The rest of the cast and crew were made up of talented friends, or connections, or introductions. The internet brought a lot of the people together, and I managed to assemble a fantastic team of people from all over the UK.

Between myself and Tom, we worked out we could shoot this whole film in a day. It would be a long day, but we could do it. So I planned the production out meticulously with a shooting schedule and some badly drawn story boards. I ran over the script with Stacy and we did a couple of run throughs so that we knew how it would play out.

Still from 'Selfie'. The film contains a discussion via text messages between the main character and her boyfriend. I sat down with our special effect’s Guru, Angel Zamora and asked how we would best be able to handle this. I didn’t really want to show a lot of close ups of the phone screen, so we had to come up with an alternative solution. Angel suggested that we have the text messages appear floating in the air next to the character, so that whole conversation would be played out without us having to keep cutting away. These messages would be tracked to the main subject, so that they would appear as though they are in the room with her. We decided that we had to leave enough room to the side of the character to allow the text messages to be displayed correctly and clearly. This sat well with me as I have a fondness for having my subject aligned to either the far left or the far right, leaving lots of empty space. I had already decided on a 2.40:1 aspect ratio, so with this aligning of the character to one side, it would make the film just that little bit more cinematic.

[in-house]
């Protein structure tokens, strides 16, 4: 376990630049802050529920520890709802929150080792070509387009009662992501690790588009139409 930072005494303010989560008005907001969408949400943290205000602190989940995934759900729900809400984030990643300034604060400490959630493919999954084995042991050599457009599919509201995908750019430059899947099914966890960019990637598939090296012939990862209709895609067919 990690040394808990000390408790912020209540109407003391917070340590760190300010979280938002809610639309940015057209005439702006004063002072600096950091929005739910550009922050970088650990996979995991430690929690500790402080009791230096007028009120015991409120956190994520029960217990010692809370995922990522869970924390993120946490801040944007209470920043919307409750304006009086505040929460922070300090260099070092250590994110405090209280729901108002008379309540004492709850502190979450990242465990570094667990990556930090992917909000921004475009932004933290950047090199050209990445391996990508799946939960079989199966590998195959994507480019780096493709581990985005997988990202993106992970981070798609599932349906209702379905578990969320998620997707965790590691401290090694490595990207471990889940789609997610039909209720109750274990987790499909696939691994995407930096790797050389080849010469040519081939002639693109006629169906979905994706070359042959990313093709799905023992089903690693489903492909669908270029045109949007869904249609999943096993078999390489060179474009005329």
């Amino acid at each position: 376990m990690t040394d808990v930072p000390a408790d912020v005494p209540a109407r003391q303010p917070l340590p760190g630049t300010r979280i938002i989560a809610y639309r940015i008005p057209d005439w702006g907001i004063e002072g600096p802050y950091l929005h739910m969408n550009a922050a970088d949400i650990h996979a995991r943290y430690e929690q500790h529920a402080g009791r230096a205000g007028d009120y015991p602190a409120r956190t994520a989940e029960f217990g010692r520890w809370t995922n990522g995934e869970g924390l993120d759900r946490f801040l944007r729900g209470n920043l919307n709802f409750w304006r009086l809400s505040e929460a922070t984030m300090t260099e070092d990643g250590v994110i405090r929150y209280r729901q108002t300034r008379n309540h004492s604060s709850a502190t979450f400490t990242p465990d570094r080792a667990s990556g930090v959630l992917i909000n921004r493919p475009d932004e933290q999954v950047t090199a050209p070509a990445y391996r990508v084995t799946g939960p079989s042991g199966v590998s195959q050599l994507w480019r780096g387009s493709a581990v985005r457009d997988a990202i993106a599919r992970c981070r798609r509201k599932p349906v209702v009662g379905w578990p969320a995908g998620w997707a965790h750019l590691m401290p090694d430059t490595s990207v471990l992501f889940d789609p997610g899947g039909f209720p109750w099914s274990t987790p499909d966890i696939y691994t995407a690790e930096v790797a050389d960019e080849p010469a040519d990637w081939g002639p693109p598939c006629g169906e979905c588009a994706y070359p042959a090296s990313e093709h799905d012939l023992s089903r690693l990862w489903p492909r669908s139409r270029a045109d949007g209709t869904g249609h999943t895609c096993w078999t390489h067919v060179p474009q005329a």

Behind the scenes on 'Selfie'. The Shoot

The day of the shoot arrived and we all turned up at our location at around 8am on a Sunday morning. Our host Tina, whose house she kindly agreed for us to take over for the day, had bacon butties ready for us on arrival. The kitchen/dining area was our breakout area. We used this for eating, drinking and for our make-up artist to setup.  We set up one room to store all of the kit, and another room was setup for Stacy to get away from it all. This was very important, the character Stacy plays in the film gets more upset as the film moves along, and for an actor this can be physically draining. As we were doing this all in one day, I needed a quiet space for her to go to rest between takes and help maintain her mood in a controlled way. 

The film is set during an evening, yet we were in a brightly lit house for the day. We decided to black out all windows using tin foil. This was very effective, and the Production Assistant Marie had blacked out the house within an hour of setting up. We started shooting at about 10am. Things moved along very smoothly until we started to record sound, Milos (the sound recordist) could hear a crackling in the background at various moments during the shoot. It turned out to be the tin foil moving with the air flow through the house. We had no other way to block the light out, so we decided on one of those “let’s fix it in post” moments. Milos did what he could and called out whenever the sound interfered with the dialogue.